So there I was, having sex with Joyce Carol Oates, everything going quite nicely, lights low and spirits high—it’s hard to find the words but I felt taken toward another place, a good place, the best, and then an awareness came upon me. No doubt because of the way Joyce was twisting, the angle of her arm, a shift in my gaze and a glimpse of a pencil. She was writing.
“What?” she asked. “Why did you stop?”
“You want me to go on?”
“Why ever not?”
Now, I don’t mean to brag or sound full of myself but I’m not unattractive, okay? And I also strive to be appreciated. Still, in a blink, something slipped in my self-esteem. My mind flooded with doubts.
“What are you writing about?”
She resumed an agreeable movement that carried me along with her, which I accepted (frankly, it would’ve been difficult not to respond), but at the same time the pencil kept moving. So I didn’t consider our conversation finished.
“Are you…are you writing about me?” Needy, I know. But I had to ask.
“Well, not now.”
For an instant, I was relieved…but a moment later I kept wondering about the impression I was making. Or not making. Oh, this was complicated!
Joyce seemed to read my thoughts. “Stay with me, honey. Sometimes people jump to the wrong conclusion. Don’t do that.”
“But surely you can’t be surprised that I’m surprised?”
“I suppose not. I had a dentist once who went into a tizzy whenever I brought out my pad, though I was very careful not to interfere with his instruments. Somehow it seemed to offend his sense of control.”
“I didn’t think of it that way.”
“There you go. But you catch my drift? In the end I had to change dentists. I got a new one now, she’s great, she can do a root canal with no small talk while I get on with my work.”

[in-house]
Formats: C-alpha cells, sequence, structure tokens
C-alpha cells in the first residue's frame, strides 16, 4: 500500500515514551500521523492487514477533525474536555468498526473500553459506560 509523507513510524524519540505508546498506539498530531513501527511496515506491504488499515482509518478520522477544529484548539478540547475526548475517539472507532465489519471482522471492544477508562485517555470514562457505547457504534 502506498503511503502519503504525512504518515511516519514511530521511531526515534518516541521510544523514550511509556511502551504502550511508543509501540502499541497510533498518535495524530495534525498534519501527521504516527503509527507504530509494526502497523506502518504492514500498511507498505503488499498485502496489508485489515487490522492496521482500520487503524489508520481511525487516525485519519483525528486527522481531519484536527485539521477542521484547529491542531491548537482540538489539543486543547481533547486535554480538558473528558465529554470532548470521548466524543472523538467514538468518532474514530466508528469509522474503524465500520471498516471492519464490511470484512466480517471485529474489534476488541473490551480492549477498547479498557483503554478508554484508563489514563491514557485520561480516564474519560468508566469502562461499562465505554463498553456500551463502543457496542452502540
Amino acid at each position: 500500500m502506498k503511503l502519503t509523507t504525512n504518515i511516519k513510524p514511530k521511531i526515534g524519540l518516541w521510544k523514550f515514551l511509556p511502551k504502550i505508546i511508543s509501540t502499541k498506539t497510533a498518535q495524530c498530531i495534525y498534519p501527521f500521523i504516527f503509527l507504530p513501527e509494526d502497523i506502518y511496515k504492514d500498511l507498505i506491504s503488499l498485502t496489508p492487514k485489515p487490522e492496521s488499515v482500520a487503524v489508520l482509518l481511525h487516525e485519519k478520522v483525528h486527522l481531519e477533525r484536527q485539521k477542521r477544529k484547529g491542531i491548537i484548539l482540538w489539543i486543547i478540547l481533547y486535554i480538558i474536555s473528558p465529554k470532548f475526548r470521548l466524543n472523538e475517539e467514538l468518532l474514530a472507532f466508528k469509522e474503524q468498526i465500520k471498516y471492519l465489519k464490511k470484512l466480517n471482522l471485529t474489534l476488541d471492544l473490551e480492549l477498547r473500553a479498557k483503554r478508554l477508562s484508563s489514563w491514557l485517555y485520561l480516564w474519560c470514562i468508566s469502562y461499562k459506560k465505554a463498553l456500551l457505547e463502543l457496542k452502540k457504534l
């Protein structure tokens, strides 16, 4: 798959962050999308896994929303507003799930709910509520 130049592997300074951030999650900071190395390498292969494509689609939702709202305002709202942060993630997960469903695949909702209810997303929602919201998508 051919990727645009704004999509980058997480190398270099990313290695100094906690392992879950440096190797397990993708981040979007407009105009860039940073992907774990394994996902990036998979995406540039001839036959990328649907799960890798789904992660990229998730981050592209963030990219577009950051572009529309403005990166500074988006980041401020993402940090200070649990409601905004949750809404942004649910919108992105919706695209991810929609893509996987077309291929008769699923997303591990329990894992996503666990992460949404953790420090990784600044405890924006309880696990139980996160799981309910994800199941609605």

Was this some kind of hint? Still, in the present circumstances, weren’t we beyond small talk? And truly, I wanted to understand.
“Don’t you sometimes feel distracted? Sidetracked? Or even that you’re missing out?”
She arched her back, and it was delectable. “Actually, no.” She flipped a page of her pad. “I’m fine. When a laptop gets in the way there’s always longhand. And if people are jealous, well, too bad for them. You know? I mean that sincerely, no snark intended. It is too bad for them. But in the end it’s a problem in their own minds and they’ll have to sort it out for themselves.”
Everything was so nice that it was getting hard to concentrate.
“Maybe they’re jealous because you make it look easy,” I panted.
“Easy? My goodness, that’s just projection. You might not realize that I wrote Blonde in the shower. Most of On Boxing, too. Talk about tough! The logistics of water are crazy. Easy? You make me laugh.”
And Joyce went: hee–hee.
Then with a wriggle she followed up with a delightful and instructive sequence that can only be compared to a well-placed seamless flashback with alternating points of view.
The room began to disappear.
“Tell it, baby.”
She crossed out a line, but she wasn’t finished.
It felt like a glimpse of something fine from a too-distant part of myself.
“That’s it, honey. You can’t be afraid of what you’re grappling with. You’ll be good if you remember: get on with it.”
“Oh, yes, Joyce. Yes!”